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Lawyers Point Out Flaws in Hate Crime Bill

Religious Liberty
5 November 2020
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The Justice Committee at the Scottish Parliament held its second oral evidence session yesterday (Tuesday 3 November) on the Hate Crime Bill.

Senior representatives from the Faulty of Advocates, the Law Society of Scotland, the Crown Office and Procurator Fiscal Service, Police Scotland and the Scottish Police Federation gave evidence to MSPs.

Issues still remain with the legislation

Legal experts warned the committee that issues still remain with the bill. Particular concerns were expressed about plans to make it an offence to stir up hatred by ‘insulting’ somebody on racial grounds.

Robby Dunlop, dean of the Faculty of Advocates said: “The problem I have with it is it’s very difficult to see what it adds because if you look at the 20-year history, I’m certainly unable to find any prosecution which even suggested let along ultimately turned on insulting as being the crucial provision.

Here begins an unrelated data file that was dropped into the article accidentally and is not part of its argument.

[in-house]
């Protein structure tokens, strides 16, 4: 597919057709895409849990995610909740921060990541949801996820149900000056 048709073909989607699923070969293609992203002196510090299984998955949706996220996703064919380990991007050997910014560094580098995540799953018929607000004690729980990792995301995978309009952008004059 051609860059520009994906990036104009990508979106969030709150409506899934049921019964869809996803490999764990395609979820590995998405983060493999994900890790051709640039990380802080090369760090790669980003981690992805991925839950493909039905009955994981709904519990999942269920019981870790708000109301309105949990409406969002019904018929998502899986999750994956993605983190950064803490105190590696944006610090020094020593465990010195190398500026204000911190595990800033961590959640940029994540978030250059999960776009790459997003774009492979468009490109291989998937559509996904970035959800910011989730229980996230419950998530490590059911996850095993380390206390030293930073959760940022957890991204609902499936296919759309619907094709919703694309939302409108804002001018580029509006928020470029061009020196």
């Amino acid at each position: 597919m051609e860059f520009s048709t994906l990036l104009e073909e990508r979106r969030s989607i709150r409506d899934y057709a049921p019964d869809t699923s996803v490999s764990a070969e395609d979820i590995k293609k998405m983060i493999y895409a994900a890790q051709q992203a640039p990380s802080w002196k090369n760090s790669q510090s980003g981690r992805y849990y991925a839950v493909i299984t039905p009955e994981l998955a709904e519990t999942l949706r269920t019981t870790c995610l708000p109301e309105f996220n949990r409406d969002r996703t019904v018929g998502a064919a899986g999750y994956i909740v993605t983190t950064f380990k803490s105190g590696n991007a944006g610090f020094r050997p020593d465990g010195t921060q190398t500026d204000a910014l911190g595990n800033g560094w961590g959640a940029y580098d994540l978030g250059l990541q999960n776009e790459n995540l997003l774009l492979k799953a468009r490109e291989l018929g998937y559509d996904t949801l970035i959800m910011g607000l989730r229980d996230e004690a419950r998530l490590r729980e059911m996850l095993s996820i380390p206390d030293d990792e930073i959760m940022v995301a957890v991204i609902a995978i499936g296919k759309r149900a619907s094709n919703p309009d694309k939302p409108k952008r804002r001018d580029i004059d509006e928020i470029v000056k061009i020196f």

“It is very difficult to see a situation where words are used that are not threatening, that are not abusive and yet still might be worthy of criminalisation in reference to the insulting provisions.”

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More Clar­ity Needed

When asked by MSPs if the term ‘abusive’ can be described as an objective test, the Faculty and Law Society said more clarity from the legislation is required.

Police representatives echoed these concerns and stressed that further clarification is always welcome.

Unduly Oppress­ive

Both lawyers and police officers criticised the new police powers in the draft legislation with Michael Clancy, director of law reform at the Law Society of Scotland saying they were ‘unduly oppressive’. Mr Dunlop said he wondered if it would be appropriate to leave that section out.

Criticism was also expressed over the provisions on the public performance of plays, with the Law Society and the Faculty saying these are undemocratic.

The Hate Crime and Public Order (Scotland) Act came under fire last week during an evidence session as MSPs on the committee wanted to know why there’s no dwelling defence in the legislation. This offers protections for people for comments made in their own homes. Without it, as many MSPs said, you could end up committing an offence from your living room or kitchen.

Pro­tect Free Speech in Scotland

CARE has launched a new campaign to help protect free speech across Scotland. Use our campaign page to contact your MSPs and speak out about the importance of free speech.

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